An interesting paper in the journal Emerging Infectious Diseases (Page et al. 2011) describes an impressively large effort to study the effect of anthelmintic (dewormer) baiting on parasite contamination at raccoon latrines sites in Indiana.
Raccoon latrines can be highly contaminated with various parasites, because raccoons congregate at these sites and use them as "communal toilets." Of all these parasites, the raccoon roundworm, Baylisascaris procyonis, gets the most attention. It is very common in raccoons, but it is also a very rare cause of disease in people who swallow the infective parasite eggs from the environment. In some of these people the parasite larvae can cause very serious neurological disease which can be very difficult to treat.
In this study, the research team identified 559 raccoon latrines in north-central Indiana. They removed debris from the areas and used a torch to help kill the parasite eggs that were there (this is one of the very few effective ways to kill the very hardy eggs of Baylisascaris). At a selection of latrine sites, they also collected baseline fecal samples. After this was all done, they distributed dewormer (pyrantel pamoate) baits in half the areas once a month (leaving the other half of the areas as controls). They then collected fecal samples at all the latrine sites approximately 6, 12 and 18 months later.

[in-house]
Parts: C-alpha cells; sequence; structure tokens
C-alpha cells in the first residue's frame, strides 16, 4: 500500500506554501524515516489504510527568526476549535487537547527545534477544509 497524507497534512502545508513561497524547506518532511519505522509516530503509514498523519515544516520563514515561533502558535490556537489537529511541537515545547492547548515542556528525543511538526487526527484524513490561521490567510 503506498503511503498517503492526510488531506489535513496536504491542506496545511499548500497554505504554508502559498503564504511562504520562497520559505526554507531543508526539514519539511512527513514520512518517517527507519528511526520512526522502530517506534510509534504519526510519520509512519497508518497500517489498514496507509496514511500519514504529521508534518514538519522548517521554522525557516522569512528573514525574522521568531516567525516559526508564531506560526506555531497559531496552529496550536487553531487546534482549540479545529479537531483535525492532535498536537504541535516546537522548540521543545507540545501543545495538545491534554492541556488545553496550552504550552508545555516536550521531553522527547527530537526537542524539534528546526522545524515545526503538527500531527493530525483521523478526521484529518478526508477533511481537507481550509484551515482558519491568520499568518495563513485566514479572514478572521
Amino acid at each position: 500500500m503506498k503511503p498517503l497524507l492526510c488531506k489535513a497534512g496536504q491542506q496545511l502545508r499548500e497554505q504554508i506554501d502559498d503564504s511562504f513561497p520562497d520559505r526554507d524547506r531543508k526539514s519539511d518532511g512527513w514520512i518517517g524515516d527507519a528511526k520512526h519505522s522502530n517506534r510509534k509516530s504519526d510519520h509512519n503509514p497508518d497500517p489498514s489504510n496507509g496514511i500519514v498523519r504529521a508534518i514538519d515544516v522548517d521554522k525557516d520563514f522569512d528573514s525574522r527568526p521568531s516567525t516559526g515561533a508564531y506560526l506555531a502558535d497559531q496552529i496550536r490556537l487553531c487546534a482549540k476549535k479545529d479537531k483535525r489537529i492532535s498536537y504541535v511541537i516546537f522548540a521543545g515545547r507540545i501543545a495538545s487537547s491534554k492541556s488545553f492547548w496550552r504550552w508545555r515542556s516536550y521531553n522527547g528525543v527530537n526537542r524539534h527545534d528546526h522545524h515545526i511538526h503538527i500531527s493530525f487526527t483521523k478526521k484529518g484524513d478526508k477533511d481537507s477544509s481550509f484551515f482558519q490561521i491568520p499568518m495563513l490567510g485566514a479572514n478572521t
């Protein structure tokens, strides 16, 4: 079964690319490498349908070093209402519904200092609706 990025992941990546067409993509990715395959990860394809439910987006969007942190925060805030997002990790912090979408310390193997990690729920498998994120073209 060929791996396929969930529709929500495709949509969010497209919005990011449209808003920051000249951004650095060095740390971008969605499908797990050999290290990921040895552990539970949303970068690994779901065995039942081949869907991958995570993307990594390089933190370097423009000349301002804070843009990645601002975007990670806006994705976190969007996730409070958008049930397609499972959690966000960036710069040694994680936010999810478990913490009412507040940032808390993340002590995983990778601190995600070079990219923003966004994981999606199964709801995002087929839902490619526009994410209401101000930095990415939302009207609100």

Fecal samples were tested for B. procyonis eggs. Also, they captured mice from some of the study patches. Like people, mice are intermediate hosts for B. procyonis, and they can be infected in the same manner, so researchers looked for B. procyonis larvae in the brains of the mice.
Overall, they tested 1797 fecal samples. In the first round of sampling, 33% of samples contained B. procyonis eggs. The prevalence of eggs decreases significantly (3-fold) after baiting by the first recheck, and stayed at that level throughout the study. By the one-year sample time, there was also a significant decline in B. procyonis larvae in the brains of mice (27% vs 38%).
This impressive study shows the potential impact of controlled and somewhat practical interventions on the presence of some concerning microorganisms. Certainly, no one is going to be able to treat all raccoon latrines with a torch. However, dewormer baiting might be a consideration in areas that are close to human populations, along with other control measures. Dewormer baiting could be relatively cost-effective in this case. It won’t eliminate the problem, but it might help reduce environmental contamination and the associated potential for human and domestic animal exposure.